209490 Microbiological quality of drinking water distributed by water tankers in Kathmandu valley, Nepal

Tuesday, November 10, 2009

Kiran Sapkota, MS , Department of Health Science, MSC 3HLS, New Mexico State University, Las Cruces, NM
Nabaraj Adhikari, MSc , Department of Microbiology, Kantipur College of Medical Science, Kathmandu, Nepal
Shyam Prakash Dumre, MSc , Department of Microbiology, National Public Health Laboratory, Kathmandu, Nepal
Ranju Shrestha, BSc , Department of Microbiology, Kantipur College of Medical Science, Kathmandu, Nepal
Bishow Ram Lawaju, BSc , Department of Microbiology, Kantipur College of Medical Science, Kathmandu, Nepal
Rama Khadka, BSc , Department of Microbiology, Kantipur College of Medical Science, Kathmandu, Nepal
Nanda Maya Mali, BSc , Department of Microbiology, Kantipur College of Medical Science, Kathmandu, Nepal
Shital Raj Basnyat, PhD , Department of Microbiology, Kantipur College of Medical Science, Kathmandu, Nepal
Robert W. Buckingham, Dr PH , Department of Health Science, MSC 3HLS, New Mexico State University, Las Cruces, NM
Background: The health and well-being of human is closely linked to the quality of water used for drinking purposes. Water quality in developing countries like Nepal is deteriorating owing to chemical and biological contamination. Majority of water borne diseases in Nepal are due to consumption and usage of contaminated water. In the past pathogenic microorganisms like Salmonella spp and Vibrio spp, were isolated from drinking water which suggests the pressing concern for the inhabitants of Kathmandu Valley. Indicator bacteria like coliforms provide a good assessment of fecal contamination of drinking water.

Objective: Present study was carried out to determine the microbiological quality of drinking water distributed by water tankers in Kathmandu valley.

Methods: A total of 77 water samples were collected for microbiological assessment which included 60 on-site water sample from water tankers, 6 from reservoirs and 11 from other water sources. The collected water samples were aseptically processed in the laboratory of Kantipur College of Medical Science, Kathmandu, Nepal. Collection and processing of water samples were performed following standard guidelines as referred for most probable number technique (MPN).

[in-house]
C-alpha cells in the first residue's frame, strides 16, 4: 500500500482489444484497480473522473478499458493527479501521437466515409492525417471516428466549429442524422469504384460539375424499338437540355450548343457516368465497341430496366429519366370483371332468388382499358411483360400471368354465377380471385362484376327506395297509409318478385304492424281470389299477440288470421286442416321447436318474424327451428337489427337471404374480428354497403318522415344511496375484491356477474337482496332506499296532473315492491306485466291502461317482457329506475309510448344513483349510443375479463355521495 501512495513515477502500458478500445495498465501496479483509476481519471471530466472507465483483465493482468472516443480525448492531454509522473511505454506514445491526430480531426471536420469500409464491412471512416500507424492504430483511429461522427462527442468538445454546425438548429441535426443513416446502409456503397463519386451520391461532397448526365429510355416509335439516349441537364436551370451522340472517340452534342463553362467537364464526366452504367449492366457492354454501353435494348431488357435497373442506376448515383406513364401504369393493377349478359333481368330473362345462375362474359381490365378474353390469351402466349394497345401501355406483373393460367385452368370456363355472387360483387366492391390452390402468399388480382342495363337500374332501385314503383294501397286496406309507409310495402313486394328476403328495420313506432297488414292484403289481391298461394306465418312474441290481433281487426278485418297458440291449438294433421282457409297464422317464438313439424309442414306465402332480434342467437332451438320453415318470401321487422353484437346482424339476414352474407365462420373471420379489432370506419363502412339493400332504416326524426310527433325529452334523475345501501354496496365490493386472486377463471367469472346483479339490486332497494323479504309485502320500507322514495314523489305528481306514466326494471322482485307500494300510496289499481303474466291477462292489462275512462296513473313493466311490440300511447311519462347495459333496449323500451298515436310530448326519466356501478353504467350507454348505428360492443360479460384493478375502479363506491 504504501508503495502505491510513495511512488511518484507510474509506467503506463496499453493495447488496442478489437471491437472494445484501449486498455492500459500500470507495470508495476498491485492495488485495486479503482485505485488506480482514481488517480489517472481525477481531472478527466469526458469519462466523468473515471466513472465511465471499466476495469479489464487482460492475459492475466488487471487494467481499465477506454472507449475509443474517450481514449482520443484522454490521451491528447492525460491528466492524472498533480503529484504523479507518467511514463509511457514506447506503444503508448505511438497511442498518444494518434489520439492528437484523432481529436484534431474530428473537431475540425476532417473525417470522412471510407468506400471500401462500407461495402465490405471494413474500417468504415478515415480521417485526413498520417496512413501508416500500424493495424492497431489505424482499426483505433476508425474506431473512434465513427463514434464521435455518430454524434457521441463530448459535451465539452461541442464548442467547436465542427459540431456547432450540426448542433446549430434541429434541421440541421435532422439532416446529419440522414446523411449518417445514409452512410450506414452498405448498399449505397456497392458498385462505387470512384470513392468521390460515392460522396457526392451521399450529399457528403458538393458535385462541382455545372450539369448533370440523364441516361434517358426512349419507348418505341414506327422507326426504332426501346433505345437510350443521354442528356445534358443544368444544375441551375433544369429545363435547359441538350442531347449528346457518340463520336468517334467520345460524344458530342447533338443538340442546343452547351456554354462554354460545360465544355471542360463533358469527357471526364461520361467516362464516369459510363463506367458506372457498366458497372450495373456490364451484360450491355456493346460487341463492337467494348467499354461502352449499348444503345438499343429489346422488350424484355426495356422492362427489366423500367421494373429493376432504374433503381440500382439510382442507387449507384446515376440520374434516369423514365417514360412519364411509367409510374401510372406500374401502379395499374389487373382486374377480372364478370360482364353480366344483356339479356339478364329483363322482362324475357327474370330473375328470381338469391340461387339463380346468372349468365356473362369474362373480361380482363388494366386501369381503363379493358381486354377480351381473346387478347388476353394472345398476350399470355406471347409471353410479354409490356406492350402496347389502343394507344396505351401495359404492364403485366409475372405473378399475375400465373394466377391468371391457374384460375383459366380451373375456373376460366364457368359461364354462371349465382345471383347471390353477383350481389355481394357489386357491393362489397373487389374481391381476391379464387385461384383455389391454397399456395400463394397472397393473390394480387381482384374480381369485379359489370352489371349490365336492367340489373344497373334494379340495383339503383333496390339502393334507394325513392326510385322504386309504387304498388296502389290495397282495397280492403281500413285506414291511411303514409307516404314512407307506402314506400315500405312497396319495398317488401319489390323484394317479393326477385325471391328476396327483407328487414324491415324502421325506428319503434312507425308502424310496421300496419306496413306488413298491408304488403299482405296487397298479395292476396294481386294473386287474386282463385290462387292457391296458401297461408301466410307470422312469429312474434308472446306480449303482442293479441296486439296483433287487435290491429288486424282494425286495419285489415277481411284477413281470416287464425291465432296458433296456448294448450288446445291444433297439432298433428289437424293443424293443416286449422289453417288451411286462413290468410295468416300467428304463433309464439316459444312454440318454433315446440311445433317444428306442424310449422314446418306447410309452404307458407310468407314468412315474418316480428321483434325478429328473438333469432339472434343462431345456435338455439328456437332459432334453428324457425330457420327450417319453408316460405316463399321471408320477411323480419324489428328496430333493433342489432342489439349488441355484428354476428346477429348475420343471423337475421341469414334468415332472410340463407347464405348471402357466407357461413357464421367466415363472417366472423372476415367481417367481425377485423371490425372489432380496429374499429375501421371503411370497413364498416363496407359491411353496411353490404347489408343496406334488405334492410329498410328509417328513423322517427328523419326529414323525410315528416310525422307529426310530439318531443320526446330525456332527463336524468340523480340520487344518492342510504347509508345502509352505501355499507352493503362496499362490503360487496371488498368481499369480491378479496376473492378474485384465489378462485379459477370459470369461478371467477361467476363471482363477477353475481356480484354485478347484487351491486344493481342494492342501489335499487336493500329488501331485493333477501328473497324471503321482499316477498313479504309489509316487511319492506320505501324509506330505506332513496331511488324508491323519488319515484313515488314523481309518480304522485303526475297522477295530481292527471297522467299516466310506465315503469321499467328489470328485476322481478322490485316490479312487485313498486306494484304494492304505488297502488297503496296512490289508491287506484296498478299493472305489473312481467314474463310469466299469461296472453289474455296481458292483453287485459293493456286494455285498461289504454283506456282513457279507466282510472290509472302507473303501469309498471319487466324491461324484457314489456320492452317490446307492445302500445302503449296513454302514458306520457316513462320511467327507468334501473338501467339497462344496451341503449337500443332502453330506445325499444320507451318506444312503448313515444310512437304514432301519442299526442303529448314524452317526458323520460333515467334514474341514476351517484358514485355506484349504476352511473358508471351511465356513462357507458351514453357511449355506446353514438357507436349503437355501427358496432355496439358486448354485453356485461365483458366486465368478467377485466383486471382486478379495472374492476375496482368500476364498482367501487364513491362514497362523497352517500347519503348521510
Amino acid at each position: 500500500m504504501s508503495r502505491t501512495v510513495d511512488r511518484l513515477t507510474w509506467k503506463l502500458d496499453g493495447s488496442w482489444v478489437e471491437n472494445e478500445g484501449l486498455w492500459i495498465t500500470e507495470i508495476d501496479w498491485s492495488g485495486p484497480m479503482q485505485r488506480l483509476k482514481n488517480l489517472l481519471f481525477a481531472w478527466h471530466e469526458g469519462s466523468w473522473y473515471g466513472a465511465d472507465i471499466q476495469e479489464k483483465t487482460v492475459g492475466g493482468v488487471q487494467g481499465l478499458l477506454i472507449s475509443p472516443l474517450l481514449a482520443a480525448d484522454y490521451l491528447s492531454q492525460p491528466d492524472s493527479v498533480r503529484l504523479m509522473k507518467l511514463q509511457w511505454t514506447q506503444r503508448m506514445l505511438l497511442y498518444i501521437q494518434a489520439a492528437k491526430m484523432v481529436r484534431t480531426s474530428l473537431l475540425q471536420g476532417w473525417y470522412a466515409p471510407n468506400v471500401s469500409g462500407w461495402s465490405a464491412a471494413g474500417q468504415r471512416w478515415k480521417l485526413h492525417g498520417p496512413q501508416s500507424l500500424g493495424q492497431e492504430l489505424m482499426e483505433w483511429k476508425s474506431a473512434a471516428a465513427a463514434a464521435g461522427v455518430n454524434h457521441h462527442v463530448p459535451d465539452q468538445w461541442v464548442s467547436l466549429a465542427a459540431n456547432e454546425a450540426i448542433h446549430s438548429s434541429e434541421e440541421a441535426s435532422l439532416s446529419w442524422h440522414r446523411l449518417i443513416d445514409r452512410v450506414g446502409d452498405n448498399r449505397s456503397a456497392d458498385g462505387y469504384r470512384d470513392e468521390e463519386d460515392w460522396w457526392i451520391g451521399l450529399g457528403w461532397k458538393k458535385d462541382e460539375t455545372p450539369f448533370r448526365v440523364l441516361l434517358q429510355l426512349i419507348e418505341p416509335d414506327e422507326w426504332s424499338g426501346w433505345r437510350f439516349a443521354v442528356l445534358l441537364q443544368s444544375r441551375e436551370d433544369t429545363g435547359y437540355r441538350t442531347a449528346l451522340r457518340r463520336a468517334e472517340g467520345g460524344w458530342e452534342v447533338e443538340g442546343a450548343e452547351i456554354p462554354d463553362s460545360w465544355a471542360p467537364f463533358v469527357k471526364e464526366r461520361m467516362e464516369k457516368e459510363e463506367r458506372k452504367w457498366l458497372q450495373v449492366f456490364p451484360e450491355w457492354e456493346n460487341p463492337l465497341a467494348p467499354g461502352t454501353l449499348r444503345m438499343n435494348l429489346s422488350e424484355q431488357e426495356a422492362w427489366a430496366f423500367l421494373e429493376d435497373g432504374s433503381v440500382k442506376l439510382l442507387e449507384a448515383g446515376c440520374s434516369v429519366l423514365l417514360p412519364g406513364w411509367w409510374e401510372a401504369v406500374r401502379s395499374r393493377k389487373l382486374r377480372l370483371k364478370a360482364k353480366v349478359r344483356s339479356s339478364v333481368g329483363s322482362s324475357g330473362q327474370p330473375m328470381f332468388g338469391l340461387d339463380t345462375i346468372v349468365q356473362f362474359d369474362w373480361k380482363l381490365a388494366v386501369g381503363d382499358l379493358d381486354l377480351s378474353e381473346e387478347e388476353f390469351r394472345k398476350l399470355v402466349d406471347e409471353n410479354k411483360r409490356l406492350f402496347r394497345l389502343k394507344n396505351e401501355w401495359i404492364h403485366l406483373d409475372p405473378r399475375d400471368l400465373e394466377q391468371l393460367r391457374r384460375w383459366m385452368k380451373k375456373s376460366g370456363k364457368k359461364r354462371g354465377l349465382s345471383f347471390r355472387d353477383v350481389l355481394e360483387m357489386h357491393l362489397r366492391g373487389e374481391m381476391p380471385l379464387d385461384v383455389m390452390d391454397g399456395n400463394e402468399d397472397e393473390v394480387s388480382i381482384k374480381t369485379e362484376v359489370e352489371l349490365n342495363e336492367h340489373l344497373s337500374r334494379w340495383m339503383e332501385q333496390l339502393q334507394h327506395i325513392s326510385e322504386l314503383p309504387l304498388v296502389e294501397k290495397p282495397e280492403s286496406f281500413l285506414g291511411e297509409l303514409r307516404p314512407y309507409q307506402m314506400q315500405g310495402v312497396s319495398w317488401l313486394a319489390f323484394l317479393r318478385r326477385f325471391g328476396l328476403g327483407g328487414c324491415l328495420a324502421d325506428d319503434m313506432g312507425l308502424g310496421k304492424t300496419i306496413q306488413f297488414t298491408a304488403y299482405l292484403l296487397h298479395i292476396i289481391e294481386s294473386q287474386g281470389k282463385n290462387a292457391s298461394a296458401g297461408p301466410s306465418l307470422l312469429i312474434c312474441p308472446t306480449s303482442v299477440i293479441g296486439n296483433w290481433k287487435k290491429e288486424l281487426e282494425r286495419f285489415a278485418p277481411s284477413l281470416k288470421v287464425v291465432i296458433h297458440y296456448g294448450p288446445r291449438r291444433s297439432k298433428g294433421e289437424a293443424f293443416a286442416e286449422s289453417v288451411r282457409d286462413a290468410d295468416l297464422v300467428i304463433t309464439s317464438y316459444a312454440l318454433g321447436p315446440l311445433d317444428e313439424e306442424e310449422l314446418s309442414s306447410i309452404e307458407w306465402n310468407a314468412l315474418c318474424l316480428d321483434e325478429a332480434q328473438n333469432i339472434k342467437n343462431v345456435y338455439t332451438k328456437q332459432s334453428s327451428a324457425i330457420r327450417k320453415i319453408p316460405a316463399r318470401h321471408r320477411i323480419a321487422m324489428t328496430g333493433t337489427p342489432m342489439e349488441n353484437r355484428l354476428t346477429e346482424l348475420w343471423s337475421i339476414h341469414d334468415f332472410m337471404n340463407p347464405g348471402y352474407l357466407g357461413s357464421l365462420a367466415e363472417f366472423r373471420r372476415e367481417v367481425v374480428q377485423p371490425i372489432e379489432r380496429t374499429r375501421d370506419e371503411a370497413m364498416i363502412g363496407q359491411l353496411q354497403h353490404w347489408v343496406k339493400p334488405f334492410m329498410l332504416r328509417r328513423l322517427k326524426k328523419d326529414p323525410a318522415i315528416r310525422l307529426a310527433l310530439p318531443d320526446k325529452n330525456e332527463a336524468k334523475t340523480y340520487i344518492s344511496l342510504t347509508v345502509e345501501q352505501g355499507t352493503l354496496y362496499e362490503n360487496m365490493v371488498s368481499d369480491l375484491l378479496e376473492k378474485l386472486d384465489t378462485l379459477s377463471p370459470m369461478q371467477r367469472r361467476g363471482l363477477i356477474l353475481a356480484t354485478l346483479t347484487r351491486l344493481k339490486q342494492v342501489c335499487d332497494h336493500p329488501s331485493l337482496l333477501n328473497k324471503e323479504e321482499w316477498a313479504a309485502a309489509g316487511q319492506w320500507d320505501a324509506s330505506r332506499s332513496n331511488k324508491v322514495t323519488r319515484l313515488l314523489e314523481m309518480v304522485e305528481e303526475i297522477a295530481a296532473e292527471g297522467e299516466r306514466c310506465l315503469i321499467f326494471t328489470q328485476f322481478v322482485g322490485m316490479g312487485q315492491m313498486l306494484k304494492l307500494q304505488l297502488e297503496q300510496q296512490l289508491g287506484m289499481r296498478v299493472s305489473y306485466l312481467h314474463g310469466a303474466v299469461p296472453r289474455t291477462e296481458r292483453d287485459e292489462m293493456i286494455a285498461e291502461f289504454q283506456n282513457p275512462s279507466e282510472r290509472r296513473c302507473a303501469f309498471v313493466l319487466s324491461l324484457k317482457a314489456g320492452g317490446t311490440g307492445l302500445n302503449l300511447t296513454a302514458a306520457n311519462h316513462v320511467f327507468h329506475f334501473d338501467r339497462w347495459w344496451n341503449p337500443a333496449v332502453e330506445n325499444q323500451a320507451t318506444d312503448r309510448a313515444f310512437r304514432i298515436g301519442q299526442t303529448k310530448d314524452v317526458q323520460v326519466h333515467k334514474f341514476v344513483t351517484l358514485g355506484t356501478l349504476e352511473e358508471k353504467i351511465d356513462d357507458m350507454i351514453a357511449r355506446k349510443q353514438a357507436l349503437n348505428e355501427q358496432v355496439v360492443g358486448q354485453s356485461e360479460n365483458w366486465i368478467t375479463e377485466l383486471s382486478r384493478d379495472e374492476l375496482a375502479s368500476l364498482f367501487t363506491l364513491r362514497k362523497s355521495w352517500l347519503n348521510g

Result: We categorized water in four quality basis as excellent, satisfactory, intermediate and unsatisfactory. We found 57.1% of water sample to fall in unsatisfactory conditions while only 14.3% of the sampled water was of excellent quality. Fecal coliforms, which is regarded as indicator organisms of fecal contamination was found in source water 36.3% (4/11), reservoir water 16.6% (1/6) and in water tanker 50.0% (30/60). The majority of microorganisms isolated were Klebsiella spp. (33.1%) followed by Citrobacter spp. (30.5%), Enterobacter spp.(19.0%) and E.coli (17.4%). Only 66.7 % of source water was chlorinated while only 28.3 % of tankers distributed chlorinated water. Surprisingly, coliforms were also isolated from chlorinated tanker's water implying the viability of pathogenic microorganisms and ineffectiveness of chlorination process.

Conclusion: We found water sources, reservoir and distributed water to be microbiologically contaminated by fecal coliforms. Providers should select and collect water from safe sources and distribute only chlorinated water. Consumers should practice point-of-use drinking water disinfection process to protect themselves from acquiring water borne diseases.

Learning Objectives:
Define indicator organism, fecal coliform and point-of ľuse disinfection. Explain the methods of determining coliform bacteria in water. Discuss the health hazard related to consumption of biologically contaminated drinking water.

Keywords: Water Quality, Nepal

Presenting author's disclosure statement:

Qualified on the content I am responsible for because: I designed this research, analyzed and interpreted the laboratory data to develop the present abstract.
Any relevant financial relationships? No

I agree to comply with the American Public Health Association Conflict of Interest and Commercial Support Guidelines, and to disclose to the participants any off-label or experimental uses of a commercial product or service discussed in my presentation.